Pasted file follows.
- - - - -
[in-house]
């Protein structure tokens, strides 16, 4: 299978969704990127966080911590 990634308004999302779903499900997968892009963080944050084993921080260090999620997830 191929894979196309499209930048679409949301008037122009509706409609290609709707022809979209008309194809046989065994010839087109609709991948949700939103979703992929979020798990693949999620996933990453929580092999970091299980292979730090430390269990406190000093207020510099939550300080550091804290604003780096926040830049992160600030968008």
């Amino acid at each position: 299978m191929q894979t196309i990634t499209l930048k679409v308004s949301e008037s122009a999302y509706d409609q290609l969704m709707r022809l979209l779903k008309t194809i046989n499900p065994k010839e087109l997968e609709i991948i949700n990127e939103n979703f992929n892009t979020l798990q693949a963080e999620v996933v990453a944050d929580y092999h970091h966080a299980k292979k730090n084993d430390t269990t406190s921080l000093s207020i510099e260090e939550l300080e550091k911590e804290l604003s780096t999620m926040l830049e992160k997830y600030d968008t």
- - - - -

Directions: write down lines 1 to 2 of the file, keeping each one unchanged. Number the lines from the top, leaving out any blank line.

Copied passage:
[in-house]
């Protein structure tokens, strides 16, 4: 299978969704990127966080911590 990634308004999302779903499900997968892009963080944050084993921080260090999620997830 191929894979196309499209930048679409949301008037122009509706409609290609709707022809979209008309194809046989065994010839087109609709991948949700939103979703992929979020798990693949999620996933990453929580092999970091299980292979730090430390269990406190000093207020510099939550300080550091804290604003780096926040830049992160600030968008």